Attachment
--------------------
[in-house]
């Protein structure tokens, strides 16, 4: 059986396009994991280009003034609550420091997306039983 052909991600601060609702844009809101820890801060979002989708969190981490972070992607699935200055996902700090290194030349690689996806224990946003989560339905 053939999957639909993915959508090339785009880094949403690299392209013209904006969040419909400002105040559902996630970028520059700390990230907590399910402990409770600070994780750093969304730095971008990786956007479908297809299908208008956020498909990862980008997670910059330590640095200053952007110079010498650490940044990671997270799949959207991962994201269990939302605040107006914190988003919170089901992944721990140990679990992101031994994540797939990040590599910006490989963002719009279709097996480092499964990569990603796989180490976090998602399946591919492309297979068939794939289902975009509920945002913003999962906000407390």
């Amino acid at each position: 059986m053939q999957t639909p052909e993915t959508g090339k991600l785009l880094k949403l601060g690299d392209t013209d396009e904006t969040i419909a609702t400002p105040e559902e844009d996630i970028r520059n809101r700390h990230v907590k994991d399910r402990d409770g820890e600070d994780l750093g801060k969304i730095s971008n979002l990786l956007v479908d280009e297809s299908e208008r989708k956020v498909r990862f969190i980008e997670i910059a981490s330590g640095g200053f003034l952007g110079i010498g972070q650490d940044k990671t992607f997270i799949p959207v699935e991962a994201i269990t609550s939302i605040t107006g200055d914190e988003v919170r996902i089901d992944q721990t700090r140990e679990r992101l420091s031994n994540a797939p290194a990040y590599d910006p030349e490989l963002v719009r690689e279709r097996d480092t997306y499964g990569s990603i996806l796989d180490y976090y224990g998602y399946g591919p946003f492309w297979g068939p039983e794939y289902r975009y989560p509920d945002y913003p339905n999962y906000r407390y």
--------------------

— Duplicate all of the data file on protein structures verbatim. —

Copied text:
[in-house]
């Protein structure tokens, strides 16, 4: 059986396009994991280009003034609550420091997306039983 052909991600601060609702844009809101820890801060979002989708969190981490972070992607699935200055996902700090290194030349690689996806224990946003989560339905 053939999957639909993915959508090339785009880094949403690299392209013209904006969040419909400002105040559902996630970028520059700390990230907590399910402990409770600070994780750093969304730095971008990786956007479908297809299908208008956020498909990862980008997670910059330590640095200053952007110079010498650490940044990671997270799949959207991962994201269990939302605040107006914190988003919170089901992944721990140990679990992101031994994540797939990040590599910006490989963002719009279709097996480092499964990569990603796989180490976090998602399946591919492309297979068939794939289902975009509920945002913003999962906000407390």
């Amino acid at each position: 059986m053939q999957t639909p052909e993915t959508g090339k991600l785009l880094k949403l601060g690299d392209t013209d396009e904006t969040i419909a609702t400002p105040e559902e844009d996630i970028r520059n809101r700390h990230v907590k994991d399910r402990d409770g820890e600070d994780l750093g801060k969304i730095s971008n979002l990786l956007v479908d280009e297809s299908e208008r989708k956020v498909r990862f969190i980008e997670i910059a981490s330590g640095g200053f003034l952007g110079i010498g972070q650490d940044k990671t992607f997270i799949p959207v699935e991962a994201i269990t609550s939302i605040t107006g200055d914190e988003v919170r996902i089901d992944q721990t700090r140990e679990r992101l420091s031994n994540a797939p290194a990040y590599d910006p030349e490989l963002v719009r690689e279709r097996d480092t997306y499964g990569s990603i996806l796989d180490y976090y224990g998602y399946g591919p946003f492309w297979g068939p039983e794939y289902r975009y989560p509920d945002y913003p339905n999962y906000r407390y």